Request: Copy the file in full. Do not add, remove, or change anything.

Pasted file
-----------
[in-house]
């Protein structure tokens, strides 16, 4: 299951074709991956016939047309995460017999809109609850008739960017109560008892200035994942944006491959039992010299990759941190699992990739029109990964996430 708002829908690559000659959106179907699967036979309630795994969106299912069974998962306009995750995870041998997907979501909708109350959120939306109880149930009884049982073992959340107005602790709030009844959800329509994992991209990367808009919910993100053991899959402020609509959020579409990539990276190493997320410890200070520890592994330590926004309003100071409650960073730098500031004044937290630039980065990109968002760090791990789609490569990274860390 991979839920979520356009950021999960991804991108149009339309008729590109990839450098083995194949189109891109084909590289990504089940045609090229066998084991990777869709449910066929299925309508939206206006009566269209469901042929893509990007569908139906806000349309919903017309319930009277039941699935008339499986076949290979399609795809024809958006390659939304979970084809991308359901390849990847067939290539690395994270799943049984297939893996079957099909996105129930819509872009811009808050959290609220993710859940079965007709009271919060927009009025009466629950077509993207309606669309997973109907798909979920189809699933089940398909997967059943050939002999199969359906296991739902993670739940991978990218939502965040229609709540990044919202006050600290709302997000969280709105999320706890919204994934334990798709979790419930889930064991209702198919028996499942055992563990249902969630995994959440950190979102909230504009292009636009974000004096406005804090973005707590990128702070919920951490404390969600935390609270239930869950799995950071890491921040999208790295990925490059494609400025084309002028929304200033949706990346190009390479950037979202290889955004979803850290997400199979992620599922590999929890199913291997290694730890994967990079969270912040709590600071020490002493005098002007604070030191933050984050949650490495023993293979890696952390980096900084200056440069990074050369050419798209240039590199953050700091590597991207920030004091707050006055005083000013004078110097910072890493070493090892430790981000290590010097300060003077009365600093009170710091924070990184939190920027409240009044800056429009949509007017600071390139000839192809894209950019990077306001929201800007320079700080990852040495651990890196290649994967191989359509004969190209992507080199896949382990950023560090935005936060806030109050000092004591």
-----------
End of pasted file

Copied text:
[in-house]
């Protein structure tokens, strides 16, 4: 299951074709991956016939047309995460017999809109609850008739960017109560008892200035994942944006491959039992010299990759941190699992990739029109990964996430 708002829908690559000659959106179907699967036979309630795994969106299912069974998962306009995750995870041998997907979501909708109350959120939306109880149930009884049982073992959340107005602790709030009844959800329509994992991209990367808009919910993100053991899959402020609509959020579409990539990276190493997320410890200070520890592994330590926004309003100071409650960073730098500031004044937290630039980065990109968002760090791990789609490569990274860390 991979839920979520356009950021999960991804991108149009339309008729590109990839450098083995194949189109891109084909590289990504089940045609090229066998084991990777869709449910066929299925309508939206206006009566269209469901042929893509990007569908139906806000349309919903017309319930009277039941699935008339499986076949290979399609795809024809958006390659939304979970084809991308359901390849990847067939290539690395994270799943049984297939893996079957099909996105129930819509872009811009808050959290609220993710859940079965007709009271919060927009009025009466629950077509993207309606669309997973109907798909979920189809699933089940398909997967059943050939002999199969359906296991739902993670739940991978990218939502965040229609709540990044919202006050600290709302997000969280709105999320706890919204994934334990798709979790419930889930064991209702198919028996499942055992563990249902969630995994959440950190979102909230504009292009636009974000004096406005804090973005707590990128702070919920951490404390969600935390609270239930869950799995950071890491921040999208790295990925490059494609400025084309002028929304200033949706990346190009390479950037979202290889955004979803850290997400199979992620599922590999929890199913291997290694730890994967990079969270912040709590600071020490002493005098002007604070030191933050984050949650490495023993293979890696952390980096900084200056440069990074050369050419798209240039590199953050700091590597991207920030004091707050006055005083000013004078110097910072890493070493090892430790981000290590010097300060003077009365600093009170710091924070990184939190920027409240009044800056429009949509007017600071390139000839192809894209950019990077306001929201800007320079700080990852040495651990890196290649994967191989359509004969190209992507080199896949382990950023560090935005936060806030109050000092004591």